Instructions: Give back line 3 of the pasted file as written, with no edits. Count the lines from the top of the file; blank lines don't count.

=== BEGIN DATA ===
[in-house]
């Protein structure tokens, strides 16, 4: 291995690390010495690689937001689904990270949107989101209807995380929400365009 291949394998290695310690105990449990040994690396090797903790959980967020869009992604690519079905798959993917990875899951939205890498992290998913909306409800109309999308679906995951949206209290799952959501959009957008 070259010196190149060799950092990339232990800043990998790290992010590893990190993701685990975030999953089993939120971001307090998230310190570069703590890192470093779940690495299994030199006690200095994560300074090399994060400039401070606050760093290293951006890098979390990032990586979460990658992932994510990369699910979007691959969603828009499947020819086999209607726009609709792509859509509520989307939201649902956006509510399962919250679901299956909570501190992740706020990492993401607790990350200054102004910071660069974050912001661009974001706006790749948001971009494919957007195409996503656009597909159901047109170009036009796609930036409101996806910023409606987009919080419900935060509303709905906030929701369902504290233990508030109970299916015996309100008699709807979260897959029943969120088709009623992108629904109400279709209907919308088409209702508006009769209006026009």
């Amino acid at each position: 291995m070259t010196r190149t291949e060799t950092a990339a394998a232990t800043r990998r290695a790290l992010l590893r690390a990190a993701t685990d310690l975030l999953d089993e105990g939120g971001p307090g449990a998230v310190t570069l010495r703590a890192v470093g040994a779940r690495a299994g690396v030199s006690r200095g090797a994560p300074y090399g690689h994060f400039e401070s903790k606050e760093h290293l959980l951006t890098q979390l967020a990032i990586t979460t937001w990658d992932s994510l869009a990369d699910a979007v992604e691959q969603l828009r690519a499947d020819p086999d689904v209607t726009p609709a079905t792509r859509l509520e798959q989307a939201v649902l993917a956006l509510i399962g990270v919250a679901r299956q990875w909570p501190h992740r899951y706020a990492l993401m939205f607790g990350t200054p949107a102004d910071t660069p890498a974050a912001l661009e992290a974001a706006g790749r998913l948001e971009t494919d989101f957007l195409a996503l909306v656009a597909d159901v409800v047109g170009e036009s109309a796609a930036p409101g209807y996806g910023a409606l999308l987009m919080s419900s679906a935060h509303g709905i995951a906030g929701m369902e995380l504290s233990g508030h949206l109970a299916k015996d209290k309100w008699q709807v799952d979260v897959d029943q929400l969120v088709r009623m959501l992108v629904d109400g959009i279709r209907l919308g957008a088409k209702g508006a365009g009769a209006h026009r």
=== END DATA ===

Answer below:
């Amino acid at each position: 291995m070259t010196r190149t291949e060799t950092a990339a394998a232990t800043r990998r290695a790290l992010l590893r690390a990190a993701t685990d310690l975030l999953d089993e105990g939120g971001p307090g449990a998230v310190t570069l010495r703590a890192v470093g040994a779940r690495a299994g690396v030199s006690r200095g090797a994560p300074y090399g690689h994060f400039e401070s903790k606050e760093h290293l959980l951006t890098q979390l967020a990032i990586t979460t937001w990658d992932s994510l869009a990369d699910a979007v992604e691959q969603l828009r690519a499947d020819p086999d689904v209607t726009p609709a079905t792509r859509l509520e798959q989307a939201v649902l993917a956006l509510i399962g990270v919250a679901r299956q990875w909570p501190h992740r899951y706020a990492l993401m939205f607790g990350t200054p949107a102004d910071t660069p890498a974050a912001l661009e992290a974001a706006g790749r998913l948001e971009t494919d989101f957007l195409a996503l909306v656009a597909d159901v409800v047109g170009e036009s109309a796609a930036p409101g209807y996806g910023a409606l999308l987009m919080s419900s679906a935060h509303g709905i995951a906030g929701m369902e995380l504290s233990g508030h949206l109970a299916k015996d209290k309100w008699q709807v799952d979260v897959d029943q929400l969120v088709r009623m959501l992108v629904d109400g959009i279709r209907l919308g957008a088409k209702g508006a365009g009769a209006h026009r």